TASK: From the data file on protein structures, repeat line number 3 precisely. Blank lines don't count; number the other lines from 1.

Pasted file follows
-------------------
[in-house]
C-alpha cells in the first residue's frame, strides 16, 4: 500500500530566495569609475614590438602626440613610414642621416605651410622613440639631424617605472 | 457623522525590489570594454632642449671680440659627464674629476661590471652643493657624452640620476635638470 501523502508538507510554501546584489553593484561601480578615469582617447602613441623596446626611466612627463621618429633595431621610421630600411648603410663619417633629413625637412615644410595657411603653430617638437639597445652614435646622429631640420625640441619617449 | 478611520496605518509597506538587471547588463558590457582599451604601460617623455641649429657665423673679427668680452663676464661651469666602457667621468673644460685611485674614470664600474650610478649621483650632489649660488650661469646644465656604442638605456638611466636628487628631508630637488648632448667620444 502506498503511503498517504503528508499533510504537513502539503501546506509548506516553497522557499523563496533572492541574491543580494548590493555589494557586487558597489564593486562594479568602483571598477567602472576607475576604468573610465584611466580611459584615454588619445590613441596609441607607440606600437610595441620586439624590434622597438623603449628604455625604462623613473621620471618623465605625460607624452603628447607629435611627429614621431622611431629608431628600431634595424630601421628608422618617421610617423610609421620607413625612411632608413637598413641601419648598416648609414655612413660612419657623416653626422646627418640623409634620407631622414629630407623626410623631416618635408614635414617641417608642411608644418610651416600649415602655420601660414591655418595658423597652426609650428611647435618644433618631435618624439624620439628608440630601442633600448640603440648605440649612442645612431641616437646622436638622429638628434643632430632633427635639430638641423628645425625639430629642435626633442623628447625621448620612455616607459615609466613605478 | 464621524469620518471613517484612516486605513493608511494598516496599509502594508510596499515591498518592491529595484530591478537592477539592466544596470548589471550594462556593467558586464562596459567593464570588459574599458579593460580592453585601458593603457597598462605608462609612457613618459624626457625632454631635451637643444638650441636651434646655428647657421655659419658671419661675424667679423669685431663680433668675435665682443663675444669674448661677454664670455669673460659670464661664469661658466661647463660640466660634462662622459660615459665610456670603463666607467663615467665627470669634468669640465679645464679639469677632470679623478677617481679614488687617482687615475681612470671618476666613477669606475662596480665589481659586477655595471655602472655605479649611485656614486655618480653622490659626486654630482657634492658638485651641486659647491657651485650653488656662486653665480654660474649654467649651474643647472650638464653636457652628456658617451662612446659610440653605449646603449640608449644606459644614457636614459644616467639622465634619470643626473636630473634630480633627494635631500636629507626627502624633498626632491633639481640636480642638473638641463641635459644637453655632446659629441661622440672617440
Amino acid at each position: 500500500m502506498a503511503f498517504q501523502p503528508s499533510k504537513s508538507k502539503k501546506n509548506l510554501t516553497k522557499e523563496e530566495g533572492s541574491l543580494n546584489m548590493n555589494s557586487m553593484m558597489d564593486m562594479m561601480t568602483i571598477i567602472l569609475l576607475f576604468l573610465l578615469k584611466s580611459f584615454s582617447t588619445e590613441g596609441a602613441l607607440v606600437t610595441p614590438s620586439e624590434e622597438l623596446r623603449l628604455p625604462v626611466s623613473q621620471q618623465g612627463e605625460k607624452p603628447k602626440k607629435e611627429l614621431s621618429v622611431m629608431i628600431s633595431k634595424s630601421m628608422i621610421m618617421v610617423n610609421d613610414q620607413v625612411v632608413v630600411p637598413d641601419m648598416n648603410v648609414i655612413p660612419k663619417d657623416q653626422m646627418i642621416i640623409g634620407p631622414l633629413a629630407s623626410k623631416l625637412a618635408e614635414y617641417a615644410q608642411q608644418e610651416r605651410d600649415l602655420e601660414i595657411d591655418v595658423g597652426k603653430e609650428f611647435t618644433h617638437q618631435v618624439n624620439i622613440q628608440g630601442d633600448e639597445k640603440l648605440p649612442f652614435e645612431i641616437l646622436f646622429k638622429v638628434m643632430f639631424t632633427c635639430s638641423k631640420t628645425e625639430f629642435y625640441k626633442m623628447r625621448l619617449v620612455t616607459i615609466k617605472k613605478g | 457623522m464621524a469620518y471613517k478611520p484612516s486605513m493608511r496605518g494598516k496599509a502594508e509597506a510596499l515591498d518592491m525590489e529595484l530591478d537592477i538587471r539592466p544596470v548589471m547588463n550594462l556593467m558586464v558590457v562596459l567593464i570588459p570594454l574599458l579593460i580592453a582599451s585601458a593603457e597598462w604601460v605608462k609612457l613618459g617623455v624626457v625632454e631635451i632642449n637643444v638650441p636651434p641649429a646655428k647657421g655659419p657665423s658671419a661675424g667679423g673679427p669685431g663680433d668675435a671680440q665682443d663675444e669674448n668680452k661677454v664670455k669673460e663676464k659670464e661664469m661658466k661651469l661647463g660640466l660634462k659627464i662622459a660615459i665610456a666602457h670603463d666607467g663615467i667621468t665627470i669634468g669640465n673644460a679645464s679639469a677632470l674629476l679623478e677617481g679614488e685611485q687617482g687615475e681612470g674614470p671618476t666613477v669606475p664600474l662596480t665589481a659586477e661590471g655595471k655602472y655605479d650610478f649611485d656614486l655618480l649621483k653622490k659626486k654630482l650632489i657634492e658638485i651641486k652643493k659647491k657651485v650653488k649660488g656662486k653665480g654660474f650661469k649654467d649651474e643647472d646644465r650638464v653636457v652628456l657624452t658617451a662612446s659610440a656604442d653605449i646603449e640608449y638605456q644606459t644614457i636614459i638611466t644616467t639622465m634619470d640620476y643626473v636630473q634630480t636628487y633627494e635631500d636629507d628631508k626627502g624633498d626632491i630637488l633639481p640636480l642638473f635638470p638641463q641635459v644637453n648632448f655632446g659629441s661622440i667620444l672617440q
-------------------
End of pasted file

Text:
Amino acid at each position: 500500500m502506498a503511503f498517504q501523502p503528508s499533510k504537513s508538507k502539503k501546506n509548506l510554501t516553497k522557499e523563496e530566495g533572492s541574491l543580494n546584489m548590493n555589494s557586487m553593484m558597489d564593486m562594479m561601480t568602483i571598477i567602472l569609475l576607475f576604468l573610465l578615469k584611466s580611459f584615454s582617447t588619445e590613441g596609441a602613441l607607440v606600437t610595441p614590438s620586439e624590434e622597438l623596446r623603449l628604455p625604462v626611466s623613473q621620471q618623465g612627463e605625460k607624452p603628447k602626440k607629435e611627429l614621431s621618429v622611431m629608431i628600431s633595431k634595424s630601421m628608422i621610421m618617421v610617423n610609421d613610414q620607413v625612411v632608413v630600411p637598413d641601419m648598416n648603410v648609414i655612413p660612419k663619417d657623416q653626422m646627418i642621416i640623409g634620407p631622414l633629413a629630407s623626410k623631416l625637412a618635408e614635414y617641417a615644410q608642411q608644418e610651416r605651410d600649415l602655420e601660414i595657411d591655418v595658423g597652426k603653430e609650428f611647435t618644433h617638437q618631435v618624439n624620439i622613440q628608440g630601442d633600448e639597445k640603440l648605440p649612442f652614435e645612431i641616437l646622436f646622429k638622429v638628434m643632430f639631424t632633427c635639430s638641423k631640420t628645425e625639430f629642435y625640441k626633442m623628447r625621448l619617449v620612455t616607459i615609466k617605472k613605478g | 457623522m464621524a469620518y471613517k478611520p484612516s486605513m493608511r496605518g494598516k496599509a502594508e509597506a510596499l515591498d518592491m525590489e529595484l530591478d537592477i538587471r539592466p544596470v548589471m547588463n550594462l556593467m558586464v558590457v562596459l567593464i570588459p570594454l574599458l579593460i580592453a582599451s585601458a593603457e597598462w604601460v605608462k609612457l613618459g617623455v624626457v625632454e631635451i632642449n637643444v638650441p636651434p641649429a646655428k647657421g655659419p657665423s658671419a661675424g667679423g673679427p669685431g663680433d668675435a671680440q665682443d663675444e669674448n668680452k661677454v664670455k669673460e663676464k659670464e661664469m661658466k661651469l661647463g660640466l660634462k659627464i662622459a660615459i665610456a666602457h670603463d666607467g663615467i667621468t665627470i669634468g669640465n673644460a679645464s679639469a677632470l674629476l679623478e677617481g679614488e685611485q687617482g687615475e681612470g674614470p671618476t666613477v669606475p664600474l662596480t665589481a659586477e661590471g655595471k655602472y655605479d650610478f649611485d656614486l655618480l649621483k653622490k659626486k654630482l650632489i657634492e658638485i651641486k652643493k659647491k657651485v650653488k649660488g656662486k653665480g654660474f650661469k649654467d649651474e643647472d646644465r650638464v653636457v652628456l657624452t658617451a662612446s659610440a656604442d653605449i646603449e640608449y638605456q644606459t644614457i636614459i638611466t644616467t639622465m634619470d640620476y643626473v636630473q634630480t636628487y633627494e635631500d636629507d628631508k626627502g624633498d626632491i630637488l633639481p640636480l642638473f635638470p638641463q641635459v644637453n648632448f655632446g659629441s661622440i667620444l672617440q